Expert Tips on How to Grow Strawberries Under Cloches
How to Grow Strawberries under Cloches
This is a profitable and worthwhile method of growingand one which I have practised for a good many years. I find that it pays to give the site of the crop extra special preparation by digging in half-rotted manure and adding bonemeal and basic slag at the rate of 2 oz per running yard over the width covered by the cloche.
I find there is a tendency amongst present day home gardeners to leavepuffy and unconsolidated; this is further aggravated by the use of small rotary cultivators. It is important to tread down the soil well after the row has been prepared.
When you want to know how to grow strawberries In late summer, select the best and strongestand root these separately in small pots and, when well-rooted, plant them out with a trowel, making sure that the soil is packed in between the roots. I like to get the planting done by late September or early October at the latest. Water the plants if necessary to encourage root development before growth slows up. Keep them free from weeds and do nothing more except to remove debris or in some cases prevent them from making runners. Cover with cloches at the end of January or early February and beyond examining them periodically for aphids, they will require no attention.
Should the spring be dry, any watering should be done outside the cloches; on no account wet the surface of the soil underneath. This will discourage slugs from laying up under the leaves and attacking the crowns and will also almost completely eliminate attacks of.
If aphids should appear, the simplest way is to fumigate after covering the length of cloches with a sheet of thin polythene if glass cloches are used. Calculate the cubic capacity in the same way as you calculate the cubic capacity of a greenhouse, that is length by breadth by half the height.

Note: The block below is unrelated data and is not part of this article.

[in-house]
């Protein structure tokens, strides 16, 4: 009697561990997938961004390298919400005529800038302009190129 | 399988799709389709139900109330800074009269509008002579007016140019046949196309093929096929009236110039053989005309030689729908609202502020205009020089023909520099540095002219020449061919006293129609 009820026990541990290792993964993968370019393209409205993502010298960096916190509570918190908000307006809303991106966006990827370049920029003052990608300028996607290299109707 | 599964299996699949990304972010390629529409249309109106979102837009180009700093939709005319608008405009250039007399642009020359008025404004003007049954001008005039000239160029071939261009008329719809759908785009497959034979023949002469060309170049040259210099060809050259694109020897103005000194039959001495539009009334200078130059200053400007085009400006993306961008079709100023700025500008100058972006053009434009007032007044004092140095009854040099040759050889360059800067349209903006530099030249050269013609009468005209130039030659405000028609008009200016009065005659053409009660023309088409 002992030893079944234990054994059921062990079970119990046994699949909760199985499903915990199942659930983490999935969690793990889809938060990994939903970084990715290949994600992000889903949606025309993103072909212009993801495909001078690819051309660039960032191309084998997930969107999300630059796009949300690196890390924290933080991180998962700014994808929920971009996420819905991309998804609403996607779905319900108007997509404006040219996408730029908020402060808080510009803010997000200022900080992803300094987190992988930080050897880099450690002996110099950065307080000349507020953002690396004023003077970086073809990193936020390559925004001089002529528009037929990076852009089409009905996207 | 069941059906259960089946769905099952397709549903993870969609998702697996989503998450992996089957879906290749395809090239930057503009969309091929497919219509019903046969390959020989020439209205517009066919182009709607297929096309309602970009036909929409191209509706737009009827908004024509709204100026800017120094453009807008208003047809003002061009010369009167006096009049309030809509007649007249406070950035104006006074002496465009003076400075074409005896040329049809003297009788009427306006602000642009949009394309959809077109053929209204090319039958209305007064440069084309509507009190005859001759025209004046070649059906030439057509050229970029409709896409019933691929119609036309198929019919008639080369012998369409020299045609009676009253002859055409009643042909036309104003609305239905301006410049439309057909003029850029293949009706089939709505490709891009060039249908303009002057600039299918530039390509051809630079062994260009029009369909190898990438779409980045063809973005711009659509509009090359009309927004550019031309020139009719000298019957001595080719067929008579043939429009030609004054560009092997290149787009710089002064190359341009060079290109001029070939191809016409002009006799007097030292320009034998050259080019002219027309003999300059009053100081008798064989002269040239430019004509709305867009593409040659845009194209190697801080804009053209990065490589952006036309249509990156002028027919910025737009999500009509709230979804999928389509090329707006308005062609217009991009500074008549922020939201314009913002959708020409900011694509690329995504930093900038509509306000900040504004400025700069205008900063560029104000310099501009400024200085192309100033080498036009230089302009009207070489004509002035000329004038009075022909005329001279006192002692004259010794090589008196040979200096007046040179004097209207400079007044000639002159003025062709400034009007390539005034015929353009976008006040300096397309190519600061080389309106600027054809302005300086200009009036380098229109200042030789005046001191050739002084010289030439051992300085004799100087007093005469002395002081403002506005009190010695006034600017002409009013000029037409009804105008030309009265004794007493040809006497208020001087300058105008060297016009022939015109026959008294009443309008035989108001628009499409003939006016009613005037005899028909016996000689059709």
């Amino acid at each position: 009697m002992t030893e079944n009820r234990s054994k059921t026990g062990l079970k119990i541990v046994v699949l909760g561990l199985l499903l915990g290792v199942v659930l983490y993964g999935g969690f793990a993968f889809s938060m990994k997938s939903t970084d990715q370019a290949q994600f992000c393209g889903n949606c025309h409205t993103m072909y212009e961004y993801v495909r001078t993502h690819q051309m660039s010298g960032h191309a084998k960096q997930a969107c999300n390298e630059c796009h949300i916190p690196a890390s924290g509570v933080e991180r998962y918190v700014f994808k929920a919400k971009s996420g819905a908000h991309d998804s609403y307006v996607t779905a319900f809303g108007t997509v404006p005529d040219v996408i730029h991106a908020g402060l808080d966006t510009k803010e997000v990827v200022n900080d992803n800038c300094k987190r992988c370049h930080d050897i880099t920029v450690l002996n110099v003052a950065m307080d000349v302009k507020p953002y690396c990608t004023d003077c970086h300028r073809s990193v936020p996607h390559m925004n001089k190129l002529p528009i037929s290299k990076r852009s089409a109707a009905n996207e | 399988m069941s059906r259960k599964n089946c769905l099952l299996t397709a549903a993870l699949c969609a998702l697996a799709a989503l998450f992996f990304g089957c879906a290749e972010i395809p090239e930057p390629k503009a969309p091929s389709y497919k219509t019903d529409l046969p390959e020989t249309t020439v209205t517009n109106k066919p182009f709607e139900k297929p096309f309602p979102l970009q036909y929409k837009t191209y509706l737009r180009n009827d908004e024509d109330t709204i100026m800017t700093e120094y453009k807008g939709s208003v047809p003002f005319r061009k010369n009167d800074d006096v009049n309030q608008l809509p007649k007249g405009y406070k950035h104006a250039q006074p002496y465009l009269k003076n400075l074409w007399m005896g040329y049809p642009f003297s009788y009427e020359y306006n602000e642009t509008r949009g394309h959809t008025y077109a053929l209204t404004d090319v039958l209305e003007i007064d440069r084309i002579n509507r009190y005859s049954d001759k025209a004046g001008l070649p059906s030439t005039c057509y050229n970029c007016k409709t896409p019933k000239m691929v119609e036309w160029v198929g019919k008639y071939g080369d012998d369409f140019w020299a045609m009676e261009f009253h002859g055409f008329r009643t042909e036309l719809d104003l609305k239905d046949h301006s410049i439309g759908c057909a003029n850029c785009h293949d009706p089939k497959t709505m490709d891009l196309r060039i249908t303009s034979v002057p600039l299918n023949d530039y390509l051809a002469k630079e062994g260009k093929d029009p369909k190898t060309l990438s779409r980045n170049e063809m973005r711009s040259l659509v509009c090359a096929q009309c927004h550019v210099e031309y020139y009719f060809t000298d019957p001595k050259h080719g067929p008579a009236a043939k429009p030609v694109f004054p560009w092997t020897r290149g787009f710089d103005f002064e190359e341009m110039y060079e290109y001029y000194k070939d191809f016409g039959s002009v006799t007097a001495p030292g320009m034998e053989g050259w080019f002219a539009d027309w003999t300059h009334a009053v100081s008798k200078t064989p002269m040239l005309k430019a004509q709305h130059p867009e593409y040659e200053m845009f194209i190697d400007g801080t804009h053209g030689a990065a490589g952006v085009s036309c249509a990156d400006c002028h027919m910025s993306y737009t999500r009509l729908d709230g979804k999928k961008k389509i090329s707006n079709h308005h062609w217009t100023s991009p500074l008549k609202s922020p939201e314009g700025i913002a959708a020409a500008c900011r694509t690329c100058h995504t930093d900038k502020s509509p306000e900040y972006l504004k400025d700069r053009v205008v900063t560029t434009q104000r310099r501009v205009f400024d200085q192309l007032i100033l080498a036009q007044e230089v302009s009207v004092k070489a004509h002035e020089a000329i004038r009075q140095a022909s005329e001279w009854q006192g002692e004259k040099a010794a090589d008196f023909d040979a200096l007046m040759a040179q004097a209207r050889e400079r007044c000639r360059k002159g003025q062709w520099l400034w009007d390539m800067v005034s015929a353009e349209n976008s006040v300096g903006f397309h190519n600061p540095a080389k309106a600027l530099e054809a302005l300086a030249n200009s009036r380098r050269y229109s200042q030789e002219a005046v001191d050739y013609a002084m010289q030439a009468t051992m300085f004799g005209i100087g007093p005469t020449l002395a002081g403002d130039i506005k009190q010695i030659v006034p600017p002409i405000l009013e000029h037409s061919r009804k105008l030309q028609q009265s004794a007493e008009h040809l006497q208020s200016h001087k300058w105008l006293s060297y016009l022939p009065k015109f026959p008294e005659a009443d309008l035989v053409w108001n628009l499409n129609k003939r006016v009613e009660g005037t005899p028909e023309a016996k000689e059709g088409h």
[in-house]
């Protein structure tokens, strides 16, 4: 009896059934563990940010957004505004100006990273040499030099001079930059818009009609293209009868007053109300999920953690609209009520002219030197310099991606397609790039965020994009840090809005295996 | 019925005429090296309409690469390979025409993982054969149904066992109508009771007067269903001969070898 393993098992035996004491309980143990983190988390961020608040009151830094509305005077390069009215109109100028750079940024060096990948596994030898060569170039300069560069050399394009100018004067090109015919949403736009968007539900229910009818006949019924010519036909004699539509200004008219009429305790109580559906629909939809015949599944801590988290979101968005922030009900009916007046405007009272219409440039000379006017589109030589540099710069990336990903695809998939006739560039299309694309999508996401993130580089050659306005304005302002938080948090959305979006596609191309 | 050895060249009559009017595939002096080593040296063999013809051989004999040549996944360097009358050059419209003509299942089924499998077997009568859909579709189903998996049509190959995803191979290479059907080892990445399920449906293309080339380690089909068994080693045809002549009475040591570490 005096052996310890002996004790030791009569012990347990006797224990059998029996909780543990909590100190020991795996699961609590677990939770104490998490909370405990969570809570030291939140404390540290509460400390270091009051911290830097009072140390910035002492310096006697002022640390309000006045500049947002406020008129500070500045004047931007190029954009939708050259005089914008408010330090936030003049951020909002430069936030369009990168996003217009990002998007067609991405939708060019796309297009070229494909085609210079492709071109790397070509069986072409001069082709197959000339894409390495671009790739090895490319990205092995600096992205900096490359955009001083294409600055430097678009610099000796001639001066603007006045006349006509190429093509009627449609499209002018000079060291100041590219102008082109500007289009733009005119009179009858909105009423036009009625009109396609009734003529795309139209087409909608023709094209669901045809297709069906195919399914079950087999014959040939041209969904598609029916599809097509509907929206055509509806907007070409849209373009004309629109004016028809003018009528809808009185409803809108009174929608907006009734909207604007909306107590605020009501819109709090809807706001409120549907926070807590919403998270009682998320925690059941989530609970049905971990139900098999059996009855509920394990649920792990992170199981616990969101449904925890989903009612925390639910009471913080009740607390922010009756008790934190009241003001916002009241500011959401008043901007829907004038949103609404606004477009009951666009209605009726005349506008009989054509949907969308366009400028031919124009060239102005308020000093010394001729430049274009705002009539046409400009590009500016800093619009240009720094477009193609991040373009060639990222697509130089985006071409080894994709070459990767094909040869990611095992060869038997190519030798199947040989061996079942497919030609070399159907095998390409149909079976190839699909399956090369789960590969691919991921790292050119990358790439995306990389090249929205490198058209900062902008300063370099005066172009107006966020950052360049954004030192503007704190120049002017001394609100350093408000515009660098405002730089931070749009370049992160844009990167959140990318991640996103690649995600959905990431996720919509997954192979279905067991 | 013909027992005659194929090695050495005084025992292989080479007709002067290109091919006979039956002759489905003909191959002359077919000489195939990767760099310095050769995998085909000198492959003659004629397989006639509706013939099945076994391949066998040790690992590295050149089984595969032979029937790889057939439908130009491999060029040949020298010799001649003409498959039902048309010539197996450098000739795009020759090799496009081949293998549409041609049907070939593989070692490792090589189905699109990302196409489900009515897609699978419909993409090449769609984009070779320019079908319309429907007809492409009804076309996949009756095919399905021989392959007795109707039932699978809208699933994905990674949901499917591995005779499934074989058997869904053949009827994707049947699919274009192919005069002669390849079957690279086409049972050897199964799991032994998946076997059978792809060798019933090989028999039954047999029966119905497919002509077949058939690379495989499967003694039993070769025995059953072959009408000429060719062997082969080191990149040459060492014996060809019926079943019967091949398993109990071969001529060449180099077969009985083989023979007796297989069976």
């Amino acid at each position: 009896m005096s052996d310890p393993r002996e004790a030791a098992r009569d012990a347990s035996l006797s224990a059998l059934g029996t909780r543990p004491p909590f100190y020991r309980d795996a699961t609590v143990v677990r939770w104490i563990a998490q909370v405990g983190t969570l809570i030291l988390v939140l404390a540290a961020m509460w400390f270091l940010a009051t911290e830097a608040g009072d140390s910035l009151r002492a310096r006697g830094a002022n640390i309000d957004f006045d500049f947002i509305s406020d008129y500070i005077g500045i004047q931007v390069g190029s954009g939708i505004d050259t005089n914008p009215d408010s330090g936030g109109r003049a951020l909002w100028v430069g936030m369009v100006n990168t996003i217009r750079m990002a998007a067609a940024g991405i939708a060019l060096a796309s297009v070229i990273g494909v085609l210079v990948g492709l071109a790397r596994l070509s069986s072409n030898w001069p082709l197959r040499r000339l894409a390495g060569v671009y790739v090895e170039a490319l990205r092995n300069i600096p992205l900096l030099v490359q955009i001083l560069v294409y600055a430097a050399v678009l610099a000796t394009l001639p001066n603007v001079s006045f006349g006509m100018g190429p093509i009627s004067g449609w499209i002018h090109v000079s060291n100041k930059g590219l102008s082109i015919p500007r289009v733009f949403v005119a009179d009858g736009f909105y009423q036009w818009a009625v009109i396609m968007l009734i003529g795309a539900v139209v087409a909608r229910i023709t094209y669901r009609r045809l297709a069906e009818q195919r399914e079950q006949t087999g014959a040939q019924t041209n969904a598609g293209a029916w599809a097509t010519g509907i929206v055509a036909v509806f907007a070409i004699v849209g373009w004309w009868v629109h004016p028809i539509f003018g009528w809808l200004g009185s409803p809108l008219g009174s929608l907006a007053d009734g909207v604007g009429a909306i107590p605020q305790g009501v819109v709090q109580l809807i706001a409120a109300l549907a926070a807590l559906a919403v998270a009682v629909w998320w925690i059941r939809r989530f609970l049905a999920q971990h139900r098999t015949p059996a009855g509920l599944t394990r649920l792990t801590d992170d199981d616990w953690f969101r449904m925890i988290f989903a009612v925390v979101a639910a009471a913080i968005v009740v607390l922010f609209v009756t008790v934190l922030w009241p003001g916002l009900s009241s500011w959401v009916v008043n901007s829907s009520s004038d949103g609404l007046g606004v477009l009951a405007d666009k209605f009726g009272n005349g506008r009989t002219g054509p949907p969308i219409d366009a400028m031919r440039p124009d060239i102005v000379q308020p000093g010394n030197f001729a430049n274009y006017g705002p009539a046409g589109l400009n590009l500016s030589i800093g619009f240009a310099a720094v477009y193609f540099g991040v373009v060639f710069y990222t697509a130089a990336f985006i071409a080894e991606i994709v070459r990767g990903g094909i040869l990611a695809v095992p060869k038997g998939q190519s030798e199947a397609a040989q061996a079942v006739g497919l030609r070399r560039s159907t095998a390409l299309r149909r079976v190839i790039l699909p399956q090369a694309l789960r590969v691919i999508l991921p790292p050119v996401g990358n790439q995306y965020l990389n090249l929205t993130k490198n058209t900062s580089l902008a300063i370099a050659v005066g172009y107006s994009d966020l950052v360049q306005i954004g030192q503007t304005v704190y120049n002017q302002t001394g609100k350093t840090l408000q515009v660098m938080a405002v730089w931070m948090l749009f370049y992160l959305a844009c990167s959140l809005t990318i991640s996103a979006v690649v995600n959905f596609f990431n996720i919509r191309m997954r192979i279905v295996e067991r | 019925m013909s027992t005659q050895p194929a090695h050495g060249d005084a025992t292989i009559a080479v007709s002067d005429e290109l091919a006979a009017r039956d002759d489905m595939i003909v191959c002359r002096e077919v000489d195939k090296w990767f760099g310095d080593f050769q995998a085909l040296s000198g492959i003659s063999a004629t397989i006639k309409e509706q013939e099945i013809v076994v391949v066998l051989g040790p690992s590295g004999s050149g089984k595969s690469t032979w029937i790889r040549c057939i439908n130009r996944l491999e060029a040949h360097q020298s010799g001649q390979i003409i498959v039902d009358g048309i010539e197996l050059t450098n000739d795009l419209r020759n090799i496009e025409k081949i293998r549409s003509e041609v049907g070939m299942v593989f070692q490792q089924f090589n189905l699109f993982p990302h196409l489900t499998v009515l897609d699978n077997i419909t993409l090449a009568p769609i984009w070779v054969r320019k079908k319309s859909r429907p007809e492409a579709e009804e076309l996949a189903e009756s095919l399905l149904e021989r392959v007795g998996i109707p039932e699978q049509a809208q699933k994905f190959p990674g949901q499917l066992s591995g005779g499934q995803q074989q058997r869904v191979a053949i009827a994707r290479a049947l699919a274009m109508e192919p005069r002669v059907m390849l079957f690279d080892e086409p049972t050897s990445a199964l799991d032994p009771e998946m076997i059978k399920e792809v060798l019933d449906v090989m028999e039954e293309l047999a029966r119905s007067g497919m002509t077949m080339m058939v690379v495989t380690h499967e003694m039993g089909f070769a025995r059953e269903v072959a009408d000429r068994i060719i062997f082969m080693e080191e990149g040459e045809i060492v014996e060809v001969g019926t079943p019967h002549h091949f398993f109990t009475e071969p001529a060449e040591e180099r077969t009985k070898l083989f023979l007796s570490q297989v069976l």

Any type of cloche that has a height of 15 inches or more at the ridge is suitable for strawberries. As a rule, the flower and fruit trusses will need little or no support but twiggy growths or forked sticks cut from privet or a similar shrub should be used to prevent the berries leaning against the side of the glass as this causes condensation and may trigger off an attack of botrytis.
As soon as all worthwhile fruit has been gathered, the cloches may be removed and some transferred to the ordinary strawberry bed to advance some of the next batch. As the strawberries under cloches have not been really forced, the plants should be cleaned up, sprayed with an insecticide, given a good dressing ofmeal and then used for the second year as an ordinary bed of strawberries.
Where the cloches are wide enough, I have no hesitation in growing a few early carrots with the strawberries. Neither crop seems to mind this, the only danger being an aphid attack on the foliage of the carrots. I have grown strawberries under glass and glass-fibre cloches and the results have been equal, but under plastic or polythene film cloches the crop is slightly later and is vulnerable to frost which can cause black-eye damage.
In fact, although no controlled experiments have been done, strawberries seem more susceptible to frost damage under polythene sheeting than when grown outside and protected by straw. All strawberries are susceptible to frost damage when in flower so at this vulnerable time protect them with either straw, not now so readily available, or with nets. If grown in a fruit cage you should always put the flexible net top on before they start to bloom.
The ideal strawberry cage is one with 1/2 inch wire mesh sides with a removable top of plastic netting which should be removed after all the fruit has been gathered to allow birds to forage for insects. Never use a strawberry cage with a galvanised wire netting top as the drip, particularly in or near industrial areas, will contain traces of zinc which is poisonous to the plants underneath.
When learning how to grow strawberries, remember to always avoid planting strawberry beds at the base of a slope or in a low-lying area which may be a frost pocket, as the slightest touch of frost will damage the stamens causing them to have black-eye damage and the berry will never form properly.